Thursday, February 14, 2008

Hell Awaits

After spending a few years terrorizing Jewbiquitous, I have decided to become a real blogger. I would like to say a few words about myself. I was born on the darkest day of the year in 1982, baptized soon thereafter, and indoctrinated into the Christian faith. I was a bit of a Christian wunderkind as a child, my knowledge of the New Testament being impressive enough that I was put on public access television as a testament (pun intended) to my church's program of religious instruction. I can't say that I walked around in a spiritual haze, but I do remember fearing for my immortal soul after finding out what "goddamn" meant. Then something...happened. I started questioning things. At the age of 13 I began researching the fabled Shroud of Turin, in a vain attempt to locate a single piece of evidence that supported the supposed divinity of Christ. My stepmother took notice of what I was doing and self-righteously proclaimed that she "[did] not need evidence to ground [her] faith." And all I could think was, "Well I do." (Of course, I kept that sentiment to myself.)

Two other things happened. I became concomitantly obsessed with science and heavy metal music. Science depicted the world in a rational and parsimonious way. It responded to evidence and availed itself of the tools of rationality. The whole point of science, I found out, was to prove the old guard wrong. And, when it was done correctly, its theories were only taken as seriously as their rational coherence, responsiveness to evidence, and predictive power warranted. Meanwhile, heavy metal gave me a feeling of spiritual connectedness - a sense of transcending the confines of my corporeal existence - that religion used to provide me with but no longer did. "Observing the Sabbath" now meant listening to the thunderous bass lines of Geezer Butler and the pleading, demonic wails of Ozzy Osbourne.

I bring this up just to point out that I get it. I understand that people want an explanation for the way things are and a sense of spiritual transcendence. And I understand that's the function religion serves in many people's lives.


Religion is FALSE and MORALLY OBJECTIONABLE. And the two are connected: It is morally objectionable not to try to reach the most rational and justifiable conclusions based on the available evidence. It is a violation of your responsibilities as a rational and reflective person. We cannot morally deliberate to our best abilities unless we actively try to believe truths instead of falsehoods. And religion is so obviously false, so patently ridiculous and childish and silly and primitive, while at the same time being so ubiquitous, that it represents a particularly salient and pernicious mode of irrationalism. It is a grave evil, a blight on the common intellectual dignity of our species, and an impediment to our moral development.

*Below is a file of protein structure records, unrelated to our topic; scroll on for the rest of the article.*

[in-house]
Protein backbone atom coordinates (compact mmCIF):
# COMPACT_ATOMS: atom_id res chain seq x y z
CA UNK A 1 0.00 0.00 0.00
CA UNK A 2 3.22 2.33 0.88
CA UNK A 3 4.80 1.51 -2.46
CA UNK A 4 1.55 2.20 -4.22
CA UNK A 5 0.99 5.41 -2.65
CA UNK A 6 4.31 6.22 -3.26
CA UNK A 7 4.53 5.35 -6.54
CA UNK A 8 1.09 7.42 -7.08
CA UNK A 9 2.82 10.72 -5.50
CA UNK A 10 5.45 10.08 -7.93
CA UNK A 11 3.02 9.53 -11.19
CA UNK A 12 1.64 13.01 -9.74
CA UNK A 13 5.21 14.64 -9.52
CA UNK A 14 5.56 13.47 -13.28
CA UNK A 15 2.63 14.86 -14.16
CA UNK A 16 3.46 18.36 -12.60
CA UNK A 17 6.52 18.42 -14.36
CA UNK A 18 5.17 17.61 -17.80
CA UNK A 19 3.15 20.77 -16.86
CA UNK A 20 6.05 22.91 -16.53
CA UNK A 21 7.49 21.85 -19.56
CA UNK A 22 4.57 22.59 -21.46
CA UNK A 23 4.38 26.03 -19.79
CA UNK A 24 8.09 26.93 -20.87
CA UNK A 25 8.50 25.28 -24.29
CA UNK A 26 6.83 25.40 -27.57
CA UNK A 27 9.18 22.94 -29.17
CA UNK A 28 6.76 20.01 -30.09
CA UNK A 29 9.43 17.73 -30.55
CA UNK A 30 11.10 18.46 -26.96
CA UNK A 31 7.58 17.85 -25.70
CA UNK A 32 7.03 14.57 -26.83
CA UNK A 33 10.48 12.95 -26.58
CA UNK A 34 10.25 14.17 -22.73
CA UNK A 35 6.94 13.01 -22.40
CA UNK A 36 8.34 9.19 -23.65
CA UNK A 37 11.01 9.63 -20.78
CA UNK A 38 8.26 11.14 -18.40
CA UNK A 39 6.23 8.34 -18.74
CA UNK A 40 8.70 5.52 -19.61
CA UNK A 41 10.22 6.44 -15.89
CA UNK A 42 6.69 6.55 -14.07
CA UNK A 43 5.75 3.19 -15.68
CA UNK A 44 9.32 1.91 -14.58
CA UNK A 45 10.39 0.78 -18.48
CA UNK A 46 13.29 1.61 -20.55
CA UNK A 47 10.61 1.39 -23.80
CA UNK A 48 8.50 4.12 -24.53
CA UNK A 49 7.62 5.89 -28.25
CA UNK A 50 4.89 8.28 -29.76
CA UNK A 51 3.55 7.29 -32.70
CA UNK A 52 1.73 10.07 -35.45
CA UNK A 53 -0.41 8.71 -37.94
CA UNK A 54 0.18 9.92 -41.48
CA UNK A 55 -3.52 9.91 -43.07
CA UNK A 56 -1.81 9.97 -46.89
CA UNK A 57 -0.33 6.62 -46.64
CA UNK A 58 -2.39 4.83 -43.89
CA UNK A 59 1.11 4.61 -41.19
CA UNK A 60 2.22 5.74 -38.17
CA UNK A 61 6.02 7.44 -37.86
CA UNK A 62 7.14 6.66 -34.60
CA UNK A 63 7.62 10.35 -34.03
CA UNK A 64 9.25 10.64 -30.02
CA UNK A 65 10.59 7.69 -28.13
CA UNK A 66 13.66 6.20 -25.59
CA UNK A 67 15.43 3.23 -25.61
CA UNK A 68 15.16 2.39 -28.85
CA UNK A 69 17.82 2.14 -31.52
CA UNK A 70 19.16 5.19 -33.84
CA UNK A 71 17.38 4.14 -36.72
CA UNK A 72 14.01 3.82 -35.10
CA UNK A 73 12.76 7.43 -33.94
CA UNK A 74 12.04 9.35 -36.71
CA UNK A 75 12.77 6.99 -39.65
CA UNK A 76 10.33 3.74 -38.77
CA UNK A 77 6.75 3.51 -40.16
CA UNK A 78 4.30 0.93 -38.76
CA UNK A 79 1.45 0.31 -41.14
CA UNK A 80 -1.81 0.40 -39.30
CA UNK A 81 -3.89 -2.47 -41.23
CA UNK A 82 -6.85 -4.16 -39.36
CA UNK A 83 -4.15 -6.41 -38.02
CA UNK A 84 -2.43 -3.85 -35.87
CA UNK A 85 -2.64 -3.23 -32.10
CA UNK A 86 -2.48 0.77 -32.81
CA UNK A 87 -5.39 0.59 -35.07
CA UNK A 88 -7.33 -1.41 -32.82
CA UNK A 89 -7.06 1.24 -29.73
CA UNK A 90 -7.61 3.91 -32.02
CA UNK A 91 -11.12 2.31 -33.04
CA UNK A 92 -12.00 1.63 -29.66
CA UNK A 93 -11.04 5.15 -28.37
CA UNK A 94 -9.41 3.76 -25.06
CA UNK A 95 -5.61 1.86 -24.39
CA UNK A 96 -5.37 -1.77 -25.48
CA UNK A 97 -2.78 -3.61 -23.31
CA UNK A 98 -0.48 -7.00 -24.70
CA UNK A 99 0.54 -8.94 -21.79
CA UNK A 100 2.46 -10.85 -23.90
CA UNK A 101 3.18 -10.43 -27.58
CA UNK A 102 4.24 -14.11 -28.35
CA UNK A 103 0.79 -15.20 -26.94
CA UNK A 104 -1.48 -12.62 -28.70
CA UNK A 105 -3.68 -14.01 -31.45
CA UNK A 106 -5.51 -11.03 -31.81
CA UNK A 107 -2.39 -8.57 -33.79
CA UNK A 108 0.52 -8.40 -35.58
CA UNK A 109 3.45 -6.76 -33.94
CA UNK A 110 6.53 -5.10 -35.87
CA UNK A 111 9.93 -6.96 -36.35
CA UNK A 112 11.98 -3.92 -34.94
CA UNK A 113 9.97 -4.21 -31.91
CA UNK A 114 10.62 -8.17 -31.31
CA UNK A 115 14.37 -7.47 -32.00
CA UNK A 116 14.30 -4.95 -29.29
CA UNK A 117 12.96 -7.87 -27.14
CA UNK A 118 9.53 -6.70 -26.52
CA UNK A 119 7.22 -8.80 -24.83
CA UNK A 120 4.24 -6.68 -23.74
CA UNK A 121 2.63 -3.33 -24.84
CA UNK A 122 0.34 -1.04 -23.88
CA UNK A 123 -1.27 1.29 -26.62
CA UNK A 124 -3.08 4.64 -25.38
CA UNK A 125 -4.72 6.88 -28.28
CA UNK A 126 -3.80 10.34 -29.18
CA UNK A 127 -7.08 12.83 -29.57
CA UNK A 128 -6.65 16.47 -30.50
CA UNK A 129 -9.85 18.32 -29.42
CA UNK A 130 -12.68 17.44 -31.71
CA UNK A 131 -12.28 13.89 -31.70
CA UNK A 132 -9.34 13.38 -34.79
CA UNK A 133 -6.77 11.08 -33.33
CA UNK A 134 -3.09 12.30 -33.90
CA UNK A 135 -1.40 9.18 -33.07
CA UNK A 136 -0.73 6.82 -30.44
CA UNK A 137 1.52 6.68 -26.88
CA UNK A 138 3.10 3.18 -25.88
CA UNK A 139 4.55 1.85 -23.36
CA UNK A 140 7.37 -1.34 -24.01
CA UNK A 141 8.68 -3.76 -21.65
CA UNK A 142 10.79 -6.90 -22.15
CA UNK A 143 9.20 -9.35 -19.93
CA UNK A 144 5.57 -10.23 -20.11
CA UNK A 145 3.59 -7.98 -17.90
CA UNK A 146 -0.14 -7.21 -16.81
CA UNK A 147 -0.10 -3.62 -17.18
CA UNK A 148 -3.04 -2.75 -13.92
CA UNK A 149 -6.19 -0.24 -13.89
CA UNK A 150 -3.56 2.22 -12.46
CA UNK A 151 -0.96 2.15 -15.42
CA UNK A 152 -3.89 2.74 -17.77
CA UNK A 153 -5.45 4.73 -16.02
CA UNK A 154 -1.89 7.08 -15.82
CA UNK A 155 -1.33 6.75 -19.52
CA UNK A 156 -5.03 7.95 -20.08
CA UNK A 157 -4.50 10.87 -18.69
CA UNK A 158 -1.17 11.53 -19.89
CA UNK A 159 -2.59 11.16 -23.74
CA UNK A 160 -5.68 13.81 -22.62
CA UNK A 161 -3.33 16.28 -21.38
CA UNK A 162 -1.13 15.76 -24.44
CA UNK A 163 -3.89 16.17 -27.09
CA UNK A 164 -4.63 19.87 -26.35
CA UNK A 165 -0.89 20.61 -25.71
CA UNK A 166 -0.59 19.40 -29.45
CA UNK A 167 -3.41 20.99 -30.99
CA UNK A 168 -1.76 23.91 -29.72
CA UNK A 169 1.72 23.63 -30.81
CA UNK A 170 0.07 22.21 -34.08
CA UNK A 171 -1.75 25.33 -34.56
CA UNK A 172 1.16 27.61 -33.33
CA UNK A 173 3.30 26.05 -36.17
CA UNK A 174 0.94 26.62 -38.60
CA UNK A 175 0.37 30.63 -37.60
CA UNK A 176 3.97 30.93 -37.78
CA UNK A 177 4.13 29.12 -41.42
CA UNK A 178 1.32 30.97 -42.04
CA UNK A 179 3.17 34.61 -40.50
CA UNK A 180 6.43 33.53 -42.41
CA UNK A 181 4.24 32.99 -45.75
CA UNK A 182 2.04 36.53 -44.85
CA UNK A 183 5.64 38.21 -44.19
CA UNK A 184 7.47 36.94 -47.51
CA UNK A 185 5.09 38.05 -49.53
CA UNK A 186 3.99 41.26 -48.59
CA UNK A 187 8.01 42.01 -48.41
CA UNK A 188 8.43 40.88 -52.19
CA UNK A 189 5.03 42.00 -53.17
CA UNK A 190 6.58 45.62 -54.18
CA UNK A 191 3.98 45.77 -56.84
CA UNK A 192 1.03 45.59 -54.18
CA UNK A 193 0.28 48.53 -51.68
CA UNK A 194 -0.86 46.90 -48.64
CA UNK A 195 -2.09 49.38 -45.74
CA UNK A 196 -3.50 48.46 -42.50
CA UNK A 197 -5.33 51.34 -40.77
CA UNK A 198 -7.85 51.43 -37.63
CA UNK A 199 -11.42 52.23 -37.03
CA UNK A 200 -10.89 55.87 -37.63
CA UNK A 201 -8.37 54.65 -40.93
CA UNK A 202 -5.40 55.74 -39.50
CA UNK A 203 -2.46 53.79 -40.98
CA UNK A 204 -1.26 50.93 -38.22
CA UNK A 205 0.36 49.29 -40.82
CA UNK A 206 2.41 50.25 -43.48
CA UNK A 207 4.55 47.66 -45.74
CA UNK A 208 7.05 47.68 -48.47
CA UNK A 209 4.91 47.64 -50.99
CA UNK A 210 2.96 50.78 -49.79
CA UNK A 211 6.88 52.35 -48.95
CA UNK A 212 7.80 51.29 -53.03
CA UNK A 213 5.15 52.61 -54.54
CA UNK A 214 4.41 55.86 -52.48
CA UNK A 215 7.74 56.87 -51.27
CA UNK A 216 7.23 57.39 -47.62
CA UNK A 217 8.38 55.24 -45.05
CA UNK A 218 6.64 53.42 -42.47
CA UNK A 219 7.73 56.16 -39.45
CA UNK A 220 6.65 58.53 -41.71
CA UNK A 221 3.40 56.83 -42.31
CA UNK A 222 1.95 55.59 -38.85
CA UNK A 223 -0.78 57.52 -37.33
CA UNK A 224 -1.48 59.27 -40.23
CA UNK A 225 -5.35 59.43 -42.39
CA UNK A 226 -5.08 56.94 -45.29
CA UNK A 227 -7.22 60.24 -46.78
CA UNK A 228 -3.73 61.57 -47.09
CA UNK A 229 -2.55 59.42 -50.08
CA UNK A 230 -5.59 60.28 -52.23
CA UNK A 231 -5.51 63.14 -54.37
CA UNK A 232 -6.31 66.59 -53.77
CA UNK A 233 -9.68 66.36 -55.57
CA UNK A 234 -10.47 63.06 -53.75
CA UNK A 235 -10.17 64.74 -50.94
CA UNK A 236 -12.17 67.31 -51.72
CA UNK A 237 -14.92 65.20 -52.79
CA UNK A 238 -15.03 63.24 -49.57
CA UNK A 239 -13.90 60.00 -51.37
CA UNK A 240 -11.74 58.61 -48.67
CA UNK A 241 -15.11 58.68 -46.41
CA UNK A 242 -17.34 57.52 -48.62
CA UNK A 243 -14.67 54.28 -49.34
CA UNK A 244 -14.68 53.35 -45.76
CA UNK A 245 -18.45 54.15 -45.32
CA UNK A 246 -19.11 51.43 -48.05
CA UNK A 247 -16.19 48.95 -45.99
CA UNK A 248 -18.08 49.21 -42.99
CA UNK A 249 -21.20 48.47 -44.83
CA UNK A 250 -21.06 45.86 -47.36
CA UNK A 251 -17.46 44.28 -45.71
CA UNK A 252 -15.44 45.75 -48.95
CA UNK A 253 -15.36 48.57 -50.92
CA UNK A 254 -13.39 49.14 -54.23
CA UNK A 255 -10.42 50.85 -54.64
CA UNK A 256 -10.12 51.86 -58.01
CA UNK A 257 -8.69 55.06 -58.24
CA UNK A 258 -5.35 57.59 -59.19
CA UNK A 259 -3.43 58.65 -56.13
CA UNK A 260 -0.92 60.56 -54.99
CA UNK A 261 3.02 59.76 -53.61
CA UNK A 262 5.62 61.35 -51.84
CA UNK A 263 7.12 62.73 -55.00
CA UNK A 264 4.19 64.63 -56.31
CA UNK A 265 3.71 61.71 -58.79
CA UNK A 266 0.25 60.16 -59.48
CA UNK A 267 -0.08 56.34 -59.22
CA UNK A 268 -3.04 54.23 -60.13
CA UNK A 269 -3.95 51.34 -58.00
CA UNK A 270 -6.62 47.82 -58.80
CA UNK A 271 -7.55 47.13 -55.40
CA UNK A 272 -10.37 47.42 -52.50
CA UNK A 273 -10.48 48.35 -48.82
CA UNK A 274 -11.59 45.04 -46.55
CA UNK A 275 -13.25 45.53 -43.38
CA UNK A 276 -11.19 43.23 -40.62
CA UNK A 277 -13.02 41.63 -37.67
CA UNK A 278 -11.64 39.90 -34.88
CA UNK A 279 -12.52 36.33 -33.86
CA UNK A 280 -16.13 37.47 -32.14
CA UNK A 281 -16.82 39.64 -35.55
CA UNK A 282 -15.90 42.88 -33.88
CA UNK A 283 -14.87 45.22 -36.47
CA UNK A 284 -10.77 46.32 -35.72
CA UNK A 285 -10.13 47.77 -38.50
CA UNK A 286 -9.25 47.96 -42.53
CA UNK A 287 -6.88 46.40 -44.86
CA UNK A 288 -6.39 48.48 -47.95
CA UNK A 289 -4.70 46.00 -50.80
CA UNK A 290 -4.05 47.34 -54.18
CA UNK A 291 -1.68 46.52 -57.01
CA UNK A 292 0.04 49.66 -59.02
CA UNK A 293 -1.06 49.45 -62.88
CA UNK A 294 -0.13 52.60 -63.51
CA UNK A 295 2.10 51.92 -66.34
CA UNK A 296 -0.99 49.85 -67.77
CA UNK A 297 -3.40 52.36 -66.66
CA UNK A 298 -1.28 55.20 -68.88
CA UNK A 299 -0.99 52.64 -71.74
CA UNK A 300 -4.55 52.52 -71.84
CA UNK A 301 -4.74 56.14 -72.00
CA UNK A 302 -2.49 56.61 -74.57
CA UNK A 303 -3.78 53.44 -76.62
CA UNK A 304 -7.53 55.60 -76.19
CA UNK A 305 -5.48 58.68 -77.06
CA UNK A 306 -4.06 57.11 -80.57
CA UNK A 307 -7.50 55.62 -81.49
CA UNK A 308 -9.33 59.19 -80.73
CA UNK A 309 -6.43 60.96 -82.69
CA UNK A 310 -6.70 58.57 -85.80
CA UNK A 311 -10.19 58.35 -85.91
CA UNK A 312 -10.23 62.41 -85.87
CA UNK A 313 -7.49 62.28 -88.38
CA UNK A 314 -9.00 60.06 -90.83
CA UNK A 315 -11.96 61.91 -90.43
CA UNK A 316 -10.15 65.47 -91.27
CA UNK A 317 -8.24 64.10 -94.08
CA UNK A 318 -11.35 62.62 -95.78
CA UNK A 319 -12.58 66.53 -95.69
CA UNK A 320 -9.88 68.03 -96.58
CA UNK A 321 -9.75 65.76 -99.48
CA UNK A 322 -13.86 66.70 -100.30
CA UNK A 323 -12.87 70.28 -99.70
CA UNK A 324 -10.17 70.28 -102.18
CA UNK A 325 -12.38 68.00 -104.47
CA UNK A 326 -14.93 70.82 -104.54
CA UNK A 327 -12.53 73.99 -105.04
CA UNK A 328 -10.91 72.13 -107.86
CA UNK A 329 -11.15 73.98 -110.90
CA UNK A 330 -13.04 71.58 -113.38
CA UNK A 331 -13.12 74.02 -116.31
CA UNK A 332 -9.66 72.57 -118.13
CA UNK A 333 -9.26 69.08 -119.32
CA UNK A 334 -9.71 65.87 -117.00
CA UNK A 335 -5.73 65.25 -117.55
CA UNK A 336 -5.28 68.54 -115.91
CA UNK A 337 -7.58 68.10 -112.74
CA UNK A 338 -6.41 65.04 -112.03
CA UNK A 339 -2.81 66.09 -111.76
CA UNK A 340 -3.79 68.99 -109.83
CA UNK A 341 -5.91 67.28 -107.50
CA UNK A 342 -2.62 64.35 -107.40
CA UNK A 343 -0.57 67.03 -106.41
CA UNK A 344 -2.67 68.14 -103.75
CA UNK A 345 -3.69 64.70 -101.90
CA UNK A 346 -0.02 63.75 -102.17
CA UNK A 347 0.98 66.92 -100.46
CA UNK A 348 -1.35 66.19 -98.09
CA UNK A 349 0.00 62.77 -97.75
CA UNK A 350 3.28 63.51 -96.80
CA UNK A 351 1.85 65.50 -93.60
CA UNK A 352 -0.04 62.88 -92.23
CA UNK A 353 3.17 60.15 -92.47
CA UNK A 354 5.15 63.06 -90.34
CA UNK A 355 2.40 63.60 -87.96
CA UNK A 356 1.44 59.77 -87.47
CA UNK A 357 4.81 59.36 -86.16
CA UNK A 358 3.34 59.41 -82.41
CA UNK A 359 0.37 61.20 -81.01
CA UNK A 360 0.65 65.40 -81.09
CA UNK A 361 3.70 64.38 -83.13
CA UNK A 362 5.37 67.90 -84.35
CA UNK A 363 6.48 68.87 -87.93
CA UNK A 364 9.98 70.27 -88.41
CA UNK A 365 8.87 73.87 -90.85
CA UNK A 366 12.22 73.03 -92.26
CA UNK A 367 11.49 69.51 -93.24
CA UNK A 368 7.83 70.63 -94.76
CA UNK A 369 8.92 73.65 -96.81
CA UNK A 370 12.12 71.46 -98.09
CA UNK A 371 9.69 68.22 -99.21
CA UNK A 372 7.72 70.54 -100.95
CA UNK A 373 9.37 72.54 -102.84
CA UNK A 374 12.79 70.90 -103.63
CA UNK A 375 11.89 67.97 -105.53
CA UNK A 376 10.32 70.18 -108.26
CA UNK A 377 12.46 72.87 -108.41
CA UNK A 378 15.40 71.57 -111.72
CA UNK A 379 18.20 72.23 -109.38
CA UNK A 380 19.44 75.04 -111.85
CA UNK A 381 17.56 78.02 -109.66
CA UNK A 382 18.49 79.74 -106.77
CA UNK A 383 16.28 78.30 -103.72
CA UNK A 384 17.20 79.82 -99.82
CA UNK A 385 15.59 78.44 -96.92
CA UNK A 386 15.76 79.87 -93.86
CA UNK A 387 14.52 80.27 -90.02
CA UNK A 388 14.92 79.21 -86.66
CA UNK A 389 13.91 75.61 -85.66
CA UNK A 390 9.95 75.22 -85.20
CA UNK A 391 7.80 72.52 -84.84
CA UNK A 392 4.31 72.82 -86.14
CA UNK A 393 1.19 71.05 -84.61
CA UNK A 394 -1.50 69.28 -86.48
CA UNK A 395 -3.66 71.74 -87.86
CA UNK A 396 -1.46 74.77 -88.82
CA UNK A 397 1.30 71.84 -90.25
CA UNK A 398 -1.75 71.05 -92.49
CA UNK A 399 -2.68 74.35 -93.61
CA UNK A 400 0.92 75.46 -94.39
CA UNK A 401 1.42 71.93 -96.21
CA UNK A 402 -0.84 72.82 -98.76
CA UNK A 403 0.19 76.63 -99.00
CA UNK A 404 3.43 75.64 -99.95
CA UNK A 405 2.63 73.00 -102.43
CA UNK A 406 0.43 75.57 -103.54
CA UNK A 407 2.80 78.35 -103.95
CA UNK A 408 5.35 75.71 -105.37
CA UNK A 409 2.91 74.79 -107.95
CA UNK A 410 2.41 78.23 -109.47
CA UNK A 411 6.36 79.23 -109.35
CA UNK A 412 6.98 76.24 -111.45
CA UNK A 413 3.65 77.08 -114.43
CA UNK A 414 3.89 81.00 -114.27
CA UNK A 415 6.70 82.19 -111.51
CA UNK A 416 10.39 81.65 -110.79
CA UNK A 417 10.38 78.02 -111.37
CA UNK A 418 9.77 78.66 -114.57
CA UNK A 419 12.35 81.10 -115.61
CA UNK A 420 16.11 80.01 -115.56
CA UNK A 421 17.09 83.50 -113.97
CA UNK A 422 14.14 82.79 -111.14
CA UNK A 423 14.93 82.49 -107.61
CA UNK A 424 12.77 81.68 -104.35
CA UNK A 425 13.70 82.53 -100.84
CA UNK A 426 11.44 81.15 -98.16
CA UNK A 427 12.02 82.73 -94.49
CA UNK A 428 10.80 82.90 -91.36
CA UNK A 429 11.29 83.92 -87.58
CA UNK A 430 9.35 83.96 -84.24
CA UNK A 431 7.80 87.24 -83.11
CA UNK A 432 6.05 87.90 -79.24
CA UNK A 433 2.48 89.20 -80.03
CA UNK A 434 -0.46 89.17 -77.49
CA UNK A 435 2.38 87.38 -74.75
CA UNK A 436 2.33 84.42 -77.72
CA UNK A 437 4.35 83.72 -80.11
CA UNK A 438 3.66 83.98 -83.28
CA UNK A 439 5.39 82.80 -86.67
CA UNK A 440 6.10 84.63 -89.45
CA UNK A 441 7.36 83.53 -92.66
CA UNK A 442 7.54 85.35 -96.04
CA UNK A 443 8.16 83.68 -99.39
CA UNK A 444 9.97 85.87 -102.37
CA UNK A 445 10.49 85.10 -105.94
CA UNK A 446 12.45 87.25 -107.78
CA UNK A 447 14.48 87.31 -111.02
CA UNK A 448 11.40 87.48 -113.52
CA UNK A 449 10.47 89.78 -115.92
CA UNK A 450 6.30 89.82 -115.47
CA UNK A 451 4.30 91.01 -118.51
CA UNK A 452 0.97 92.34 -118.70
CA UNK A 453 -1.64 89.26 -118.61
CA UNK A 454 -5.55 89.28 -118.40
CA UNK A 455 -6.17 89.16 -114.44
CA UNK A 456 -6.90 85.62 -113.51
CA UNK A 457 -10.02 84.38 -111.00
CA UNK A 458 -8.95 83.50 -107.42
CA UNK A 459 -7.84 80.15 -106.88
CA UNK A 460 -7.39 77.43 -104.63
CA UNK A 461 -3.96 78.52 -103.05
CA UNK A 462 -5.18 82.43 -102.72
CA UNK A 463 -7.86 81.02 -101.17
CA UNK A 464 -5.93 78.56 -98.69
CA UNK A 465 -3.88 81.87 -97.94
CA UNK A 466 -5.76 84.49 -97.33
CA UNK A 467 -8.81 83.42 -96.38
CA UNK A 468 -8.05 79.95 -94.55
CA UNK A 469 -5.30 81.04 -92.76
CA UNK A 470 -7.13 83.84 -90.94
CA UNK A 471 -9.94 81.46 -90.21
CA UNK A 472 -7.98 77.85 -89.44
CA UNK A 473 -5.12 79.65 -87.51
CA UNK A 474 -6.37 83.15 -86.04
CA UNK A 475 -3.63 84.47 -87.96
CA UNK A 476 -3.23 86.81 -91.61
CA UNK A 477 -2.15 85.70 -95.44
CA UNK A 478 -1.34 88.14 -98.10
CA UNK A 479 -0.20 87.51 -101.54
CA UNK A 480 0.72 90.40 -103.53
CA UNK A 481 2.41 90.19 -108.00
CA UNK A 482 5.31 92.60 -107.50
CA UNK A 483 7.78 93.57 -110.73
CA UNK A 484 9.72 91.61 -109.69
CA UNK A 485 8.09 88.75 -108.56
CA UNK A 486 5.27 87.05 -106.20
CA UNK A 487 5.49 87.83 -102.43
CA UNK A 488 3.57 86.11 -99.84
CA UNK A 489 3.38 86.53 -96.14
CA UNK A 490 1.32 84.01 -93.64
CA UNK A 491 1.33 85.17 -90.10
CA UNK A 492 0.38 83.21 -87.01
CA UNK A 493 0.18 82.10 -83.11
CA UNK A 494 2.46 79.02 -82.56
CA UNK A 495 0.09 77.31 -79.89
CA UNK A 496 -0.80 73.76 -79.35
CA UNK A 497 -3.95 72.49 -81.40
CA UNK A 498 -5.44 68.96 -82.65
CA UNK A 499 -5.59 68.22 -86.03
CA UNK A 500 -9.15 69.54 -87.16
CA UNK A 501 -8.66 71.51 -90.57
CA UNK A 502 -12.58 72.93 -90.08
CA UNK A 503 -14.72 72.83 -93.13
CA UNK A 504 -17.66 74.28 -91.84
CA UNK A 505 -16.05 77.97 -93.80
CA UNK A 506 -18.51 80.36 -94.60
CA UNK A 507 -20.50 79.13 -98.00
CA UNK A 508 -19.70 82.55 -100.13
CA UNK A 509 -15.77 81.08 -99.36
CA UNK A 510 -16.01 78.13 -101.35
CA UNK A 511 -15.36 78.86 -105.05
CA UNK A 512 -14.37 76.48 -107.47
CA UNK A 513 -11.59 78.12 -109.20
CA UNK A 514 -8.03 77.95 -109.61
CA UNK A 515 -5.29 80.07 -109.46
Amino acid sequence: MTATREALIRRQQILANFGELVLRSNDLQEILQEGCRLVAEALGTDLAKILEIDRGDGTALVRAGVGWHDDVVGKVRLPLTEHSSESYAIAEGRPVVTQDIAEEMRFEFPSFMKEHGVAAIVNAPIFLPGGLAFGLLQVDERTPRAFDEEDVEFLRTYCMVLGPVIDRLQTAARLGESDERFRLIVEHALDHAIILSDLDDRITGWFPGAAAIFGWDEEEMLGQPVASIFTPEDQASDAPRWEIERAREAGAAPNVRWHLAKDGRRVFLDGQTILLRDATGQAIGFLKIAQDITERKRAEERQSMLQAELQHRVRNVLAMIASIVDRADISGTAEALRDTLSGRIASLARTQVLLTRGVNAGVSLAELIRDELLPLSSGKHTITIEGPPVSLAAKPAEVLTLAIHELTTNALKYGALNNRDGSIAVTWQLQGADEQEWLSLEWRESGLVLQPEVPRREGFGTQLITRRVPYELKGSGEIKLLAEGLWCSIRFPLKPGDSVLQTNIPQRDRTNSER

I propose that as a society we stop defending the indefensible and start putting pressure on religion. For reasons beyond my comprehension, religion is enveloped in a sphere of protection that largely quarantines it from the rational scrutiny it deserves. What can we do to undermine this protective sphere? For one, let's all stop invoking platitudes about respecting faith. Faith in 'God' (a vacuous concept if there ever was one) is no more worthy of respect than faith that you hold the winning lottery ticket (perhaps less worthy - some people have actually won the lottery). Let's also point out to religious people that their beliefs do not hold up to rational scrutiny, and indicate the ways in which what they do to their children (brainwashing, arbitrary segregation, genital mutilation, etc.) sustains a self-generating cycle of abuse.

Not that I have strong feelings about this stuff.


Ragoth said...

I feel like I have met a brother I never knew I had.

Welcome to the blog.

The Rooster said...

Thanks, man!

Zie said...

Welcome TR. I agree with you that religion should not be held to some untouchable status... and when the chips fall I stand on the side of science the majority of the time.

That said... I also think that religion does have a place (a similar place as your love of metal.. or the feeling I get at a dead show..) and if secularists wish to actually have a meaningful conversation about religion, with people for whom religion is actually alive, then we're going to have to approach it from something other than "you are just being irrational and therefore wrong."

I have no answers, just a deep feeling of "i do what i want, and so should you."